Develop a plan. With the steps and timeline in place, put it all together as plan. And then get feedback on the plan. Invite members of your team (and other stakeholders) to look it over. Does the plan seem workable? Or do they see potential trouble spots? Incorporate the feedback and adjust the plan as needed.

Expect the unexpected. If your plan has no margin for error, you’re in trouble before you ever get started. Anticipate that something will go wrong, and have an idea of how you’ll deal with it when it happens. For example, suppose that an unexpectedly heavy rainy season delays construction. How will you get back on track? Work with the experts on your team to identify the areas where problems are most likely.

Remove obstacles early. You can expect most projects to have insufficient budget, too few resources, too little time or some combination of those factors. The project can be tweaked to adjust in response to some of those demands. But if some part of the plan is genuinely unworkable (an office tower simply can’t be constructed in three weeks), then the time to raise the issue is at the outset. Put the problem on the table and work through it. Do not wait until well into the project to raise a red flag.

Monitor your progress. Once the progress is underway, monitor your milestones and make sure things are happening as they are supposed to. If they aren’t, find out why and, if need be, adjust the plan.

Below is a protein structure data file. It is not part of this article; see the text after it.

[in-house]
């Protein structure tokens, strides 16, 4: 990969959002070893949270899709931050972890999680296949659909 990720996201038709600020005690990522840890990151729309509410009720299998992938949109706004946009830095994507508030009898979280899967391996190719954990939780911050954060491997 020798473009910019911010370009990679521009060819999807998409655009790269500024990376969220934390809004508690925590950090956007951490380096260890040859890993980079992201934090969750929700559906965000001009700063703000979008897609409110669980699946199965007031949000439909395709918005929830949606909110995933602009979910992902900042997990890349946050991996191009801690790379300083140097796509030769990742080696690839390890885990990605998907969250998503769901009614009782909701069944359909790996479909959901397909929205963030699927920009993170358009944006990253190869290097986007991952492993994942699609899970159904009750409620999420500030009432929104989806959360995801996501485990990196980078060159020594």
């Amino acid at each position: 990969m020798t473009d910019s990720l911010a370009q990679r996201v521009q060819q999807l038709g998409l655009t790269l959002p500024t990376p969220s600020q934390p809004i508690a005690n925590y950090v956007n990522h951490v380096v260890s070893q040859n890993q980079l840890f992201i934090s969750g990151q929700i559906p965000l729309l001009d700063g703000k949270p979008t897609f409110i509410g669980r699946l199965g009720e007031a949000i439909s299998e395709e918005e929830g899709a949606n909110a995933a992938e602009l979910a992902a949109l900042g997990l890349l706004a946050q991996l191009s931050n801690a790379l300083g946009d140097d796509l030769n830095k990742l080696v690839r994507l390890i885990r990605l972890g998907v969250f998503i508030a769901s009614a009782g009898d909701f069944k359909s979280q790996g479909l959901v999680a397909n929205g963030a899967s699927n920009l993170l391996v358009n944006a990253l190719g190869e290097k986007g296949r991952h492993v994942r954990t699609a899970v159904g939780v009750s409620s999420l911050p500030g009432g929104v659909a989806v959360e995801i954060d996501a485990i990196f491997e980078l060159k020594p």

Document everything. Don’t depend on yourself or anyone else to remember everything that transpires. Document what happens: who, what, when, where, why and how. Not only will you have a safety net of something goes wrong, but anyone who does a similar project later on will be able to take advantage of whatever you learned.

Prevent surprises. Keep everyone who needs to know (or thinks they need to know) informed throughout. Don’t let anyone come to you later and say, “Why didn’t I know…” 

Who are the patron saints of project management? Julia Child, Paula Deen, and Bobby Flay, for starters. Yes, really. That’s because recipes are the greatest project management tool ever invented. Think about it. Recipes:

  • Have a clear purpose
  • Itemize all the resources needed
  • Spell out the timeline and ideal work environment
  • Specify the correct tools
  • Identify milestones
  • Establish timeframes
  • Offer step-by-step instructions to achieve the desired results

What more you could ask of a project management tool?

            And yet many people who wouldn’t dream of making potato salad without a cookbook in front of them will rush into a major project without much (if any) preparation. Unless you’re either incredibly brilliant or lucky or both, that’s a recipe for failure – or at least for costly errors along the way.

            Given that project management is an important part of any boss’s job, that’s a recipe you can’t afford to follow. Fortunately, you don’t have to. Instead, try this recipe for success:

Define the project. This step is akin to deciding what you want to make. What’s the purpose of the project? In other words, why are you doing this? You should be able to summarize the project in a single sentence. If you can’t, the project is probably too vague or too big. Don’t move forward until the definition is crystal clear. If you need to go back to your boss (or whomever) for clarification, do it.